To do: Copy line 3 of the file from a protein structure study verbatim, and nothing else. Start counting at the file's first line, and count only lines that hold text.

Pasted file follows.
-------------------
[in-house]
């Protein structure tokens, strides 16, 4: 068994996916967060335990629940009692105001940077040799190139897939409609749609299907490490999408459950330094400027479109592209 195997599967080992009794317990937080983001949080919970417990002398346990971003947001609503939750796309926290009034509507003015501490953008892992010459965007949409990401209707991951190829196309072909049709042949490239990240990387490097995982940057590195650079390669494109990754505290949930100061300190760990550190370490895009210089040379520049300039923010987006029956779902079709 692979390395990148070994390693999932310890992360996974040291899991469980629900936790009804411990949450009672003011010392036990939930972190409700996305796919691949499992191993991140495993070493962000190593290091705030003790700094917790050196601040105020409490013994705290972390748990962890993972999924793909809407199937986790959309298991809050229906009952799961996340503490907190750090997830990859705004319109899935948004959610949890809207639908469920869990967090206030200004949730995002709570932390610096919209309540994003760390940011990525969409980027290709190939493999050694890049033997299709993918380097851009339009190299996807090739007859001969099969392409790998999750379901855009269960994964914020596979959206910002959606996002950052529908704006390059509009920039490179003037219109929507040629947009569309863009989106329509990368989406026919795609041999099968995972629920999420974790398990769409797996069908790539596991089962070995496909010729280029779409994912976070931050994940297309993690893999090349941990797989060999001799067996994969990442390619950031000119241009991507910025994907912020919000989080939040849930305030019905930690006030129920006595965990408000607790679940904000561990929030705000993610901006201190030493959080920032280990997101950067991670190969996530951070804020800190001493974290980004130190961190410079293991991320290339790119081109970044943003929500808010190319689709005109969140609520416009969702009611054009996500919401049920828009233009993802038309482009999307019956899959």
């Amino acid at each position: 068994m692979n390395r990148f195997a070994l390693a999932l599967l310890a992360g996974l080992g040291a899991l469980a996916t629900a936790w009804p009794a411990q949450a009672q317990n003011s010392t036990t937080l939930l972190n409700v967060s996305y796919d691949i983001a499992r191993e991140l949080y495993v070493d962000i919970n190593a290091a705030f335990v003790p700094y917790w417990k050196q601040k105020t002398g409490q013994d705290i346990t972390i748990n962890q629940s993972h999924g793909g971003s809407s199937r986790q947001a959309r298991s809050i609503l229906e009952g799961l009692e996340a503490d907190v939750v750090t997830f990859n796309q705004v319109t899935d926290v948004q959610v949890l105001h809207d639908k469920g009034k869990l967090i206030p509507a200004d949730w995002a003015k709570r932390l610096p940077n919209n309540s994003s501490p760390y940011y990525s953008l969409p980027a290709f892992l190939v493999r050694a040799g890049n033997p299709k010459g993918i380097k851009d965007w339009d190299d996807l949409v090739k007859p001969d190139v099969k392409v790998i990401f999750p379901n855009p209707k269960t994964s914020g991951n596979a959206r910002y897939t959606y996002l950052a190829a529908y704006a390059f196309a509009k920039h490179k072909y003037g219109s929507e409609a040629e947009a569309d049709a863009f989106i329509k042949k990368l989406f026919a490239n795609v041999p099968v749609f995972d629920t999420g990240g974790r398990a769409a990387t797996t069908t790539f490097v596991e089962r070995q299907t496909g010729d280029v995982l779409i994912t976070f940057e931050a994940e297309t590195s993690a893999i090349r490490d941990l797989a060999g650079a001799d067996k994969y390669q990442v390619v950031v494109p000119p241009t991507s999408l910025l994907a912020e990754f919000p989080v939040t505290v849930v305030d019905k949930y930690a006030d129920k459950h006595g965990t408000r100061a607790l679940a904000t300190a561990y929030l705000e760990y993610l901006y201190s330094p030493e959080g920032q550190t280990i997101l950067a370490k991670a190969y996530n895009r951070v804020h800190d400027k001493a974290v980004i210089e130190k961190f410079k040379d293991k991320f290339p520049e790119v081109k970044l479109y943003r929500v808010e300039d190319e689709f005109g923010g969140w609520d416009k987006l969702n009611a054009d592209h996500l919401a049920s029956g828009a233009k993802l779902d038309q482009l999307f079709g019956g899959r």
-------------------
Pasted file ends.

């Amino acid at each position: 068994m692979n390395r990148f195997a070994l390693a999932l599967l310890a992360g996974l080992g040291a899991l469980a996916t629900a936790w009804p009794a411990q949450a009672q317990n003011s010392t036990t937080l939930l972190n409700v967060s996305y796919d691949i983001a499992r191993e991140l949080y495993v070493d962000i919970n190593a290091a705030f335990v003790p700094y917790w417990k050196q601040k105020t002398g409490q013994d705290i346990t972390i748990n962890q629940s993972h999924g793909g971003s809407s199937r986790q947001a959309r298991s809050i609503l229906e009952g799961l009692e996340a503490d907190v939750v750090t997830f990859n796309q705004v319109t899935d926290v948004q959610v949890l105001h809207d639908k469920g009034k869990l967090i206030p509507a200004d949730w995002a003015k709570r932390l610096p940077n919209n309540s994003s501490p760390y940011y990525s953008l969409p980027a290709f892992l190939v493999r050694a040799g890049n033997p299709k010459g993918i380097k851009d965007w339009d190299d996807l949409v090739k007859p001969d190139v099969k392409v790998i990401f999750p379901n855009p209707k269960t994964s914020g991951n596979a959206r910002y897939t959606y996002l950052a190829a529908y704006a390059f196309a509009k920039h490179k072909y003037g219109s929507e409609a040629e947009a569309d049709a863009f989106i329509k042949k990368l989406f026919a490239n795609v041999p099968v749609f995972d629920t999420g990240g974790r398990a769409a990387t797996t069908t790539f490097v596991e089962r070995q299907t496909g010729d280029v995982l779409i994912t976070f940057e931050a994940e297309t590195s993690a893999i090349r490490d941990l797989a060999g650079a001799d067996k994969y390669q990442v390619v950031v494109p000119p241009t991507s999408l910025l994907a912020e990754f919000p989080v939040t505290v849930v305030d019905k949930y930690a006030d129920k459950h006595g965990t408000r100061a607790l679940a904000t300190a561990y929030l705000e760990y993610l901006y201190s330094p030493e959080g920032q550190t280990i997101l950067a370490k991670a190969y996530n895009r951070v804020h800190d400027k001493a974290v980004i210089e130190k961190f410079k040379d293991k991320f290339p520049e790119v081109k970044l479109y943003r929500v808010e300039d190319e689709f005109g923010g969140w609520d416009k987006l969702n009611a054009d592209h996500l919401a049920s029956g828009a233009k993802l779902d038309q482009l999307f079709g019956g899959r």